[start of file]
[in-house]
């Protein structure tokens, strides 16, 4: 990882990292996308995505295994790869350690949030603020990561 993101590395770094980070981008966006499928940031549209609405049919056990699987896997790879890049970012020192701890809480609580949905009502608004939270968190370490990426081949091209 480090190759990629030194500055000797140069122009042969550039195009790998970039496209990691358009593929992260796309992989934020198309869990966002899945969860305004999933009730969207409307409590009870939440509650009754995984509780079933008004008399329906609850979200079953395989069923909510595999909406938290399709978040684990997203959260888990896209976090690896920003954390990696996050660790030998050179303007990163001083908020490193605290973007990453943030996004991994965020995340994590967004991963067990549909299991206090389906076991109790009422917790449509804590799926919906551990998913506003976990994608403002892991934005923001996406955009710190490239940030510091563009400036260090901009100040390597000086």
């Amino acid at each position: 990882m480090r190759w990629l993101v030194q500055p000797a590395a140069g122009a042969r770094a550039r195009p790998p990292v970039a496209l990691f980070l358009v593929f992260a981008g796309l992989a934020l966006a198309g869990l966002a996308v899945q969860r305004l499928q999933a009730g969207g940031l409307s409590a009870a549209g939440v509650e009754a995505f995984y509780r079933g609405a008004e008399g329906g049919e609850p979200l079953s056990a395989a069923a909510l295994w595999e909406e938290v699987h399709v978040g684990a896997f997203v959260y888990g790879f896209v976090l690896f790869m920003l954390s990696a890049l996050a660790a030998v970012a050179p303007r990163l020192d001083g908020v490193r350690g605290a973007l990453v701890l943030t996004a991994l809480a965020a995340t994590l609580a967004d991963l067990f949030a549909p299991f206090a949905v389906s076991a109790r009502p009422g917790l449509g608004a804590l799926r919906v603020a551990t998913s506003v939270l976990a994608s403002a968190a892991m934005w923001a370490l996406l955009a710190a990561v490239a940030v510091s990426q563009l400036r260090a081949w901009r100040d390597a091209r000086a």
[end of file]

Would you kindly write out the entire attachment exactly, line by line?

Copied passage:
[in-house]
């Protein structure tokens, strides 16, 4: 990882990292996308995505295994790869350690949030603020990561 993101590395770094980070981008966006499928940031549209609405049919056990699987896997790879890049970012020192701890809480609580949905009502608004939270968190370490990426081949091209 480090190759990629030194500055000797140069122009042969550039195009790998970039496209990691358009593929992260796309992989934020198309869990966002899945969860305004999933009730969207409307409590009870939440509650009754995984509780079933008004008399329906609850979200079953395989069923909510595999909406938290399709978040684990997203959260888990896209976090690896920003954390990696996050660790030998050179303007990163001083908020490193605290973007990453943030996004991994965020995340994590967004991963067990549909299991206090389906076991109790009422917790449509804590799926919906551990998913506003976990994608403002892991934005923001996406955009710190490239940030510091563009400036260090901009100040390597000086």
């Amino acid at each position: 990882m480090r190759w990629l993101v030194q500055p000797a590395a140069g122009a042969r770094a550039r195009p790998p990292v970039a496209l990691f980070l358009v593929f992260a981008g796309l992989a934020l966006a198309g869990l966002a996308v899945q969860r305004l499928q999933a009730g969207g940031l409307s409590a009870a549209g939440v509650e009754a995505f995984y509780r079933g609405a008004e008399g329906g049919e609850p979200l079953s056990a395989a069923a909510l295994w595999e909406e938290v699987h399709v978040g684990a896997f997203v959260y888990g790879f896209v976090l690896f790869m920003l954390s990696a890049l996050a660790a030998v970012a050179p303007r990163l020192d001083g908020v490193r350690g605290a973007l990453v701890l943030t996004a991994l809480a965020a995340t994590l609580a967004d991963l067990f949030a549909p299991f206090a949905v389906s076991a109790r009502p009422g917790l449509g608004a804590l799926r919906v603020a551990t998913s506003v939270l976990a994608s403002a968190a892991m934005w923001a370490l996406l955009a710190a990561v490239a940030v510091s990426q563009l400036r260090a081949w901009r100040d390597a091209r000086a």